05 November 2021
Out with the old, in with the new Windows. What’s next?
After six years of anticipation, Microsoft is making good on its promise to streamline the Windows experience. Designed with a fresh look and feel, it’s ready to meet the needs of the modern workplace.
As of October 5th, the new OS began rolling out, complete with a suite of new features and updates that target productivity, creativity and connection.
The world’s a different place than when Windows 10 debuted. Hybrid work, and the security threats that come with it, have created new challenges. Apps are more critical to our work than ever and our expectations for gaming or streaming content have totally evolved. The new Windows delivers on all the above.
If you want to get a sense of how Windows 11 might modernise your workday, consider these key changes.
What this means for the PC
Say goodbye to what you knew about Window’s user experience. The new OS focuses on bringing users a calm, open ecosystem that simplifies the process of creation. Whether you’re a developer, a creator, a gamer or a student, Windows 11 has updates you’ll appreciate.
However, to take advantage of the security features and user-centered design, you’ll need a Windows-compatible machine that’s less than three or four years old to start immediately. The phased rollout will continue through mid-2022 for older PC models.
Microsoft says this is key to providing a crash-free experience, one that fully supports the impressive graphics, sounds and animations as well as ironclad security features that come with the updated operating system.
Windows 11: Everything you need to know
To get users excited and give them a sense of how Windows 11 can transform their PC experience, Microsoft has released lists detailing its most notable updates.
This roundup of new features from Cnet is just part of what you can expect:
- A new interface: Expect to see an approach that includes a centered start menu and taskbar at the bottom of the screen.
- Android app accessibility: Users can now get integrated Android apps from the updated Microsoft store with Windows 11.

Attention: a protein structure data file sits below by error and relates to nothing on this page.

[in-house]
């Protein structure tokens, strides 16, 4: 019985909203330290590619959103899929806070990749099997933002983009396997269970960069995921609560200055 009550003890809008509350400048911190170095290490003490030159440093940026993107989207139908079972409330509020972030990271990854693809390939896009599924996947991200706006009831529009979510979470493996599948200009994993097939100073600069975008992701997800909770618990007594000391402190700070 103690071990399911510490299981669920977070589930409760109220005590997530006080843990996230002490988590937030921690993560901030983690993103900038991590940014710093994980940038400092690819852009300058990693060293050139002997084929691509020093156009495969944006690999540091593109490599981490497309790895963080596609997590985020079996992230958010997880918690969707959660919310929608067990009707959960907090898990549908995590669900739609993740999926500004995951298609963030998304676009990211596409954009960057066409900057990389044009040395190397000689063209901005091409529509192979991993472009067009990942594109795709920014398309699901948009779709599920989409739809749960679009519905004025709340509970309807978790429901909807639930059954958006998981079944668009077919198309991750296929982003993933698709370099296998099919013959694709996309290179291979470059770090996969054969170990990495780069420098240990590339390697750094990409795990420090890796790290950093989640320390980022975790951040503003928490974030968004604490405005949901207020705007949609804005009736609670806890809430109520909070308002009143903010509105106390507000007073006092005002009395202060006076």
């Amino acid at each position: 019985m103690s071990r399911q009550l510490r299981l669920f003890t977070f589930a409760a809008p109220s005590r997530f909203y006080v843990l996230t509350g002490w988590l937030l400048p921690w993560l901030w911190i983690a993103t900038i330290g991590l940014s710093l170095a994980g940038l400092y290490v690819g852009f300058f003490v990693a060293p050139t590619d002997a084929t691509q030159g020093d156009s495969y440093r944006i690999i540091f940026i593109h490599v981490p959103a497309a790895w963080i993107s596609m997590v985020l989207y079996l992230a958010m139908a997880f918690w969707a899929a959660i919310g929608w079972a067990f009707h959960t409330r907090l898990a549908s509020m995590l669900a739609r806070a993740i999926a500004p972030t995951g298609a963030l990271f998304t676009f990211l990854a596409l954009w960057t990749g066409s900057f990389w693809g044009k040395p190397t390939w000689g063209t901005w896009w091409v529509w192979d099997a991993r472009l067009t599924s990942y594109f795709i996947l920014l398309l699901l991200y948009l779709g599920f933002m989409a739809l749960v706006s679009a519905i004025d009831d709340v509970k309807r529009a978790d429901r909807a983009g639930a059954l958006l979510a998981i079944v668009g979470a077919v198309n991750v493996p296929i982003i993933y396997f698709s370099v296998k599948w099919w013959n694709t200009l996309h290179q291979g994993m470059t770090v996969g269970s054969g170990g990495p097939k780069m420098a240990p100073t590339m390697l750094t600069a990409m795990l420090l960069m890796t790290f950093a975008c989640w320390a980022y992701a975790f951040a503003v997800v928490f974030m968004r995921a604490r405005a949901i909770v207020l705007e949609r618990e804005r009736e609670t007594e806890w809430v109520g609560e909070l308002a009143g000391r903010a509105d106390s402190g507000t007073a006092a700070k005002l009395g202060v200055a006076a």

- AI-supported widgets: Personalisable and housed in the taskbar, you can easily curate the content you see – or create.
- More integrated Microsoft Teams: Teams has been updated and pinned to the taskbar, making it easier to access from a variety of operating systems.
- Xbox gaming tech: Think immersive graphics, faster load times and vivid colours.
- Improved virtual desktop support: Create and toggle between as many desktops as you like (e.g. one for work, another for school and a third for games).
- Snap layouts for multitasking: Group your apps by theme or based on those you use most. Your open Windows won’t be lost when you switch monitors either.
Still not sure whether you’ll get much out of the upgrade to Windows 11? There are a few additional perks that aren’t available on Windows 10, like: more thorough stats on battery usage, updates that are 40-50% faster to install and a focus session option in your clock app that integrates with your to-do list and Spotify.
How Windows 11 is changing security
The last 18 months have been a whirlwind of cyberattacks and new security threats as the world moved to hybrid work. Businesses have lost billions and organisations across every industry have been tasked with the full-time job of keeping their employees and data protected.
Windows 11 utilises built-in chip-to-cloud protection that renders company assets impenetrable and makes security the default. Supported with a new security-specific processor, the Secured-core PCs that run Windows 11 come armed with hardware-backed security features that are automatically enabled the moment you boot up.
David Weston, partner director of enterprise and OS security at Microsoft, tells TechRepublic, “The goal is to make security easy, to make sure it doesn't impact performance or battery life and to make it easy for organisations to move to passwordless, 'zero trust' approaches.”
Though Windows 10 will remain supported through 2025, organisations needn’t wait to make the switch. Windows 11 was built to power the new work environment of today – and the unknowns of tomorrow.